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U.S. Official Warns of Cyber Catastrophe

By Michael Mahoney
Dec 11, 2000 5:00 PM PT

National Security Council top cyber-official Richard Clarke said Friday that the next president of the United States has to make Internet security a top priority if the country is to avoid potentially catastrophic events.

U.S. Official Warns of Cyber Catastrophe

"What are we prepared to do now to reduce the probability and to mitigate the damages when a major cyber event does occur? That is the meta-question that will face the new President in the area of cyber security," said Clarke, the National Coordinator for Security, Infrastructure Protection and Counter-terrorism.

Clarke's comments were made at a Microsoft-sponsored conference of leading cyber privacy experts.

Growing Threats

Clarke said that as a country whose national security depends on the protection of its IT networks, the U.S. is vulnerable to cyber attacks from what he called the "information war units" of other nations.

Because the United States' IT network infrastructure was designed by multiple architects, "those who wish to do us ill in cyberspace can do so easily," Clarke said.

The new president will find that "most of the federal agencies have poor cyber security and are not properly protecting Privacy Act material residing on their networks and in their databases," Clarke said.

New Authority

Clarke called for the creation of a new "Chief Information Infrastructure Officer," with the government-wide authority to "create and enforce standards of computer security for essential government systems."

Clarke also said government should work together with the technology industry to build a secure zone in the cyber infrastructure where, "messages could travel on fiber and switches exclusively serving authenticated messages."

Private sector involvement in such a security zone would be voluntary, Clarke proposed, and the plan would require an exemption from the Freedom of Information Act so that "corporations will share data about their cyber security vulnerabilities."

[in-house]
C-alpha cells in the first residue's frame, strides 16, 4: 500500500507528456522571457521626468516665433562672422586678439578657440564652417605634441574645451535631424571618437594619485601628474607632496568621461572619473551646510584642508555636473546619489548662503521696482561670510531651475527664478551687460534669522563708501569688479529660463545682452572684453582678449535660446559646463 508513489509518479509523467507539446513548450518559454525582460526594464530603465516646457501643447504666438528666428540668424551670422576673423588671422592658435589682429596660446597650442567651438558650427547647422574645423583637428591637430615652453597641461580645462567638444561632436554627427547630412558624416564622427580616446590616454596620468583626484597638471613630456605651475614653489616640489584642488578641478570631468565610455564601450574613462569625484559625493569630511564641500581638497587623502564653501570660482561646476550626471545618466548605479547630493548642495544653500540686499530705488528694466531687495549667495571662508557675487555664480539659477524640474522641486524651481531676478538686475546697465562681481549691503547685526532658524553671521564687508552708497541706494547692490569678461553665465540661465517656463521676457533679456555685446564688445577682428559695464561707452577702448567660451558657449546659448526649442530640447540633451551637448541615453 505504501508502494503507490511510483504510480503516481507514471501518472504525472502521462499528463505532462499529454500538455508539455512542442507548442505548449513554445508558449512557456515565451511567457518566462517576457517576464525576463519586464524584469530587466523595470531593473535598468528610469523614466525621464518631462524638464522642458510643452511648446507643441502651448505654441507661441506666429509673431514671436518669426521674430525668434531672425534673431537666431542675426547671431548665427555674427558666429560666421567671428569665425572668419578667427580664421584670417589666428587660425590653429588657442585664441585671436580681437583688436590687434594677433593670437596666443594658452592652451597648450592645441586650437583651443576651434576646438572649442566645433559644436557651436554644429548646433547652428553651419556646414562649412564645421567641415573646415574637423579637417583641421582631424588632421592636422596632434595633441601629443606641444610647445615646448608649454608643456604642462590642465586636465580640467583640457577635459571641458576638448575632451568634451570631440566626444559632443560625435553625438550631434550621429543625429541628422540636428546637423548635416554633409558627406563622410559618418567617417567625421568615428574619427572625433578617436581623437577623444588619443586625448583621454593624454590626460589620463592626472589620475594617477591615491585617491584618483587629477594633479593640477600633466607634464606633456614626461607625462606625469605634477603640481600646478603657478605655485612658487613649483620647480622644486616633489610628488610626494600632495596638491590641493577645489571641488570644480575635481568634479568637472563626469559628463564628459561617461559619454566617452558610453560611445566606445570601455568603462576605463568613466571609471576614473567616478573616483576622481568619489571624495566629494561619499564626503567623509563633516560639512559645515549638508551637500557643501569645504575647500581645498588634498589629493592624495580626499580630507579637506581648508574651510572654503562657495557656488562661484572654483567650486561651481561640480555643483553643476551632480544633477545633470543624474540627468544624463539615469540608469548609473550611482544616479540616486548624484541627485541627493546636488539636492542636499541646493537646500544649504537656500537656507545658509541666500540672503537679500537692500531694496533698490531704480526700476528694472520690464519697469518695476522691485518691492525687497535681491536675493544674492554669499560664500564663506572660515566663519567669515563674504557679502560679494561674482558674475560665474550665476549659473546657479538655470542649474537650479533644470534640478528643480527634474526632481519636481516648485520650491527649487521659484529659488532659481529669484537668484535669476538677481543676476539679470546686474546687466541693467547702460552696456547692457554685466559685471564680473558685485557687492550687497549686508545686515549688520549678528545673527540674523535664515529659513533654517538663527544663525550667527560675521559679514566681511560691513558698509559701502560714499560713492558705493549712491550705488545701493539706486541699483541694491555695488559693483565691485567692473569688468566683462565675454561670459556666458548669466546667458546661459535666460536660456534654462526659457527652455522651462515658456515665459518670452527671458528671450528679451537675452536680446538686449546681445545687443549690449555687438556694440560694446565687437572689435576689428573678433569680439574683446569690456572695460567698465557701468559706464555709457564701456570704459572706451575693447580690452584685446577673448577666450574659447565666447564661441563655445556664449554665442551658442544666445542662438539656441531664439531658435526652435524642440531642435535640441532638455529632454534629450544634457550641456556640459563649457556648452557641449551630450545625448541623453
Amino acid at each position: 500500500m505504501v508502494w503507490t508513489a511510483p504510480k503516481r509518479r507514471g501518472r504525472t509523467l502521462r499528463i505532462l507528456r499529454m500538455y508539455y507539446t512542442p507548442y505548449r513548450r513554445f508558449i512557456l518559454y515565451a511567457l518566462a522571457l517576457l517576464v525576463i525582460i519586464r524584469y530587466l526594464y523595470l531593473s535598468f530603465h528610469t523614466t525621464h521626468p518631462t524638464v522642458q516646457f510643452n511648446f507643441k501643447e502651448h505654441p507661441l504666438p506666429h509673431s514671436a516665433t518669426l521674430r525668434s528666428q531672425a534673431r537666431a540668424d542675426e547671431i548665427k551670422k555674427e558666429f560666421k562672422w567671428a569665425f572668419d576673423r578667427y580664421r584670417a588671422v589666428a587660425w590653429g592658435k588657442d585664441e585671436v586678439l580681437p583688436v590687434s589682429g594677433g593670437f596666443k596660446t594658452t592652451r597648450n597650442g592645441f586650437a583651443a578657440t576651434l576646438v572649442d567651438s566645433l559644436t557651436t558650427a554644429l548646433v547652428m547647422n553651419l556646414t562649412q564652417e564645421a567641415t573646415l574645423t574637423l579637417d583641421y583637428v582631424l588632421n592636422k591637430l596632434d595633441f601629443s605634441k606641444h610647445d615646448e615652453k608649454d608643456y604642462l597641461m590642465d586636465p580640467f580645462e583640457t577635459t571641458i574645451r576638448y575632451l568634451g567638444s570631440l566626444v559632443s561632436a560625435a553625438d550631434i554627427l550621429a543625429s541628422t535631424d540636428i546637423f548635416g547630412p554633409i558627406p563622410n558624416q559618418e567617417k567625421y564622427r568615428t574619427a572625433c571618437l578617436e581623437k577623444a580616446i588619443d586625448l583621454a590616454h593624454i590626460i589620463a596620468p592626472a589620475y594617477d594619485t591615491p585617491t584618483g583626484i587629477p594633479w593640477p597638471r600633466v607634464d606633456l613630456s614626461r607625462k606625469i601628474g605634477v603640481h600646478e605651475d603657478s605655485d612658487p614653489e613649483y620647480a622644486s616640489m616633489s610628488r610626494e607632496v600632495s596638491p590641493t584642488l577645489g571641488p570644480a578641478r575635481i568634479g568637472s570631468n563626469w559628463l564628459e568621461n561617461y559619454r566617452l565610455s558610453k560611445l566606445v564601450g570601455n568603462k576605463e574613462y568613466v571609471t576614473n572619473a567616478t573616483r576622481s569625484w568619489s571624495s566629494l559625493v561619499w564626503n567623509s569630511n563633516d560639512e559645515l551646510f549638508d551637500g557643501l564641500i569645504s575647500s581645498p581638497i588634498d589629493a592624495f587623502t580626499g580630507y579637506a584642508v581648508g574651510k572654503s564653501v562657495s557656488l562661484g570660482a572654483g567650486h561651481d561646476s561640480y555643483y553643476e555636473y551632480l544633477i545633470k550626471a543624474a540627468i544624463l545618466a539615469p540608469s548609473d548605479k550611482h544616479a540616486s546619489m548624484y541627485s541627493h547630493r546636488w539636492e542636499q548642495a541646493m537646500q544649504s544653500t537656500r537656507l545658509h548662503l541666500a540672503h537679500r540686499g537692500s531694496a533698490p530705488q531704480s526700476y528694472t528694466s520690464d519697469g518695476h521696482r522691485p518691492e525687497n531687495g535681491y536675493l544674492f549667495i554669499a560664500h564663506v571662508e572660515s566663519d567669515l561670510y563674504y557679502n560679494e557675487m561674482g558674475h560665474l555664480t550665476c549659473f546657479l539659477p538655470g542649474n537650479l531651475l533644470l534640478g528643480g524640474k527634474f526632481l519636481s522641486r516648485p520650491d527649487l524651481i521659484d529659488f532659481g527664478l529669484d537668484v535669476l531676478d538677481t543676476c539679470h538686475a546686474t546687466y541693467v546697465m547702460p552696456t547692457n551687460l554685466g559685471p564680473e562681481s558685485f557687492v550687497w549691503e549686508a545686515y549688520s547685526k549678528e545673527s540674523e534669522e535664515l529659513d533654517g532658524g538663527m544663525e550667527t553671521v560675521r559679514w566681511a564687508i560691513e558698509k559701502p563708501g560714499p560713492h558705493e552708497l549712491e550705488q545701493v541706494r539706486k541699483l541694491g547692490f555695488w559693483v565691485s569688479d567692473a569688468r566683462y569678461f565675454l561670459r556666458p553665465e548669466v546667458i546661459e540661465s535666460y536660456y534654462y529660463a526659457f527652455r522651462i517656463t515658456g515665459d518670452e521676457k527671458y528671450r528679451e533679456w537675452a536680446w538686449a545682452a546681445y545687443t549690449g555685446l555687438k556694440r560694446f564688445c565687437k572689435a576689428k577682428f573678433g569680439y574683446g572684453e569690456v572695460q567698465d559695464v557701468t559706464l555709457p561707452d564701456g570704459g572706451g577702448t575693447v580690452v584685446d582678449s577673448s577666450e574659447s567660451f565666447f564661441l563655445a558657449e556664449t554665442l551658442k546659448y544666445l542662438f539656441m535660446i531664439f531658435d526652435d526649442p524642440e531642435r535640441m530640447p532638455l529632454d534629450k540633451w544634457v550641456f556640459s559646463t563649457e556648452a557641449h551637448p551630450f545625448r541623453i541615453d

"In the critical infrastructure part of cyberspace, privacy and security can be achieved, but only if we end anonymity," he said.

Program Unveiled

Clarke also announced that the Clinton administration is creating a new scholarship program, called CyberCorps, to recruit government security experts. As part of the program, computer security students would receive US$25,000 in scholarship money for each year they agree to sign on with the government.

Last Friday, the government said it has doubled its cyber security spending to $2 billion a year.

E-Commerce Costs

Other speakers at the security conference addressed the impact of faltering cyber security on e-commerce.

According to Forrester Research, more than 35 million households made online purchases this year, but about half curtailed their online shopping because of privacy concerns. Another 20 million households refrained entirely from online shopping for the same reason, resulting in annual estimated lost sales of $12.2 billion.

"Even when we focused on those online for four years or more, over half of them still have serious reservations about their privacy on the Web," said John McCarthy of Forrester Research.

When using a search engine, how often do you look beyond the first page of results?
Never -- There's always enough information on the first page to meet my needs.
Rarely -- There's usually enough on the first page, but sometimes I want to see more.
Occasionally -- If there are too many paid-for results, or if I don't find an answer on the first page.
Often -- Even if there's enough information on the first page, I like to know what else is available.
Always -- First page search results are rigged; I don't want to be limited to what an algorithm highlights.
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